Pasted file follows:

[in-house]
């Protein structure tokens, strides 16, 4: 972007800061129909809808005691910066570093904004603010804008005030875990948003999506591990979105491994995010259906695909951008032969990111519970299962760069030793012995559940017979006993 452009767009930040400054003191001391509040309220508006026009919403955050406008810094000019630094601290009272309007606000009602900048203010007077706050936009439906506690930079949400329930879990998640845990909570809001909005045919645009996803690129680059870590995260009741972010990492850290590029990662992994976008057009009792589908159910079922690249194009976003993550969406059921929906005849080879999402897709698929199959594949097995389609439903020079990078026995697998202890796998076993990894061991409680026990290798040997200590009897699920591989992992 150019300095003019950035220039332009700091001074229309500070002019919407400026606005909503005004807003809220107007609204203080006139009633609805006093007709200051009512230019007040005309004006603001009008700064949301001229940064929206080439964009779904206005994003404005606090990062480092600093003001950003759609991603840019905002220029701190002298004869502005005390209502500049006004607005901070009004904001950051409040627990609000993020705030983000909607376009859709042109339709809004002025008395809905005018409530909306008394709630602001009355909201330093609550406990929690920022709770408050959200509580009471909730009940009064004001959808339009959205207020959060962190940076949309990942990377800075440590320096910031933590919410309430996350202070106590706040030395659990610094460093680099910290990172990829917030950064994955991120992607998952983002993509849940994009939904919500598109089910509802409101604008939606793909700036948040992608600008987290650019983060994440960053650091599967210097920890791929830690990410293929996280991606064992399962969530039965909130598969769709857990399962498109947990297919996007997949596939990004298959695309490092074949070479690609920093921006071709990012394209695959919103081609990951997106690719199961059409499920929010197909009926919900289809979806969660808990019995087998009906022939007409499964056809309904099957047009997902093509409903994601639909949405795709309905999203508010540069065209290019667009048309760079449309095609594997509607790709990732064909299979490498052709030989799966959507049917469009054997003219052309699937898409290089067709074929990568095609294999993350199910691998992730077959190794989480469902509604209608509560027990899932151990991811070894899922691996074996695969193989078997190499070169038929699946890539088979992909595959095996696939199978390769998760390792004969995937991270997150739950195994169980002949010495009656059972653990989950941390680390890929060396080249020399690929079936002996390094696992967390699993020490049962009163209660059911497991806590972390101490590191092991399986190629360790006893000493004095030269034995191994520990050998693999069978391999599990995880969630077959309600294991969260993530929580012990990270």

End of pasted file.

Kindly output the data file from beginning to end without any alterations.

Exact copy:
[in-house]
């Protein structure tokens, strides 16, 4: 972007800061129909809808005691910066570093904004603010804008005030875990948003999506591990979105491994995010259906695909951008032969990111519970299962760069030793012995559940017979006993 452009767009930040400054003191001391509040309220508006026009919403955050406008810094000019630094601290009272309007606000009602900048203010007077706050936009439906506690930079949400329930879990998640845990909570809001909005045919645009996803690129680059870590995260009741972010990492850290590029990662992994976008057009009792589908159910079922690249194009976003993550969406059921929906005849080879999402897709698929199959594949097995389609439903020079990078026995697998202890796998076993990894061991409680026990290798040997200590009897699920591989992992 150019300095003019950035220039332009700091001074229309500070002019919407400026606005909503005004807003809220107007609204203080006139009633609805006093007709200051009512230019007040005309004006603001009008700064949301001229940064929206080439964009779904206005994003404005606090990062480092600093003001950003759609991603840019905002220029701190002298004869502005005390209502500049006004607005901070009004904001950051409040627990609000993020705030983000909607376009859709042109339709809004002025008395809905005018409530909306008394709630602001009355909201330093609550406990929690920022709770408050959200509580009471909730009940009064004001959808339009959205207020959060962190940076949309990942990377800075440590320096910031933590919410309430996350202070106590706040030395659990610094460093680099910290990172990829917030950064994955991120992607998952983002993509849940994009939904919500598109089910509802409101604008939606793909700036948040992608600008987290650019983060994440960053650091599967210097920890791929830690990410293929996280991606064992399962969530039965909130598969769709857990399962498109947990297919996007997949596939990004298959695309490092074949070479690609920093921006071709990012394209695959919103081609990951997106690719199961059409499920929010197909009926919900289809979806969660808990019995087998009906022939007409499964056809309904099957047009997902093509409903994601639909949405795709309905999203508010540069065209290019667009048309760079449309095609594997509607790709990732064909299979490498052709030989799966959507049917469009054997003219052309699937898409290089067709074929990568095609294999993350199910691998992730077959190794989480469902509604209608509560027990899932151990991811070894899922691996074996695969193989078997190499070169038929699946890539088979992909595959095996696939199978390769998760390792004969995937991270997150739950195994169980002949010495009656059972653990989950941390680390890929060396080249020399690929079936002996390094696992967390699993020490049962009163209660059911497991806590972390101490590191092991399986190629360790006893000493004095030269034995191994520990050998693999069978391999599990995880969630077959309600294991969260993530929580012990990270």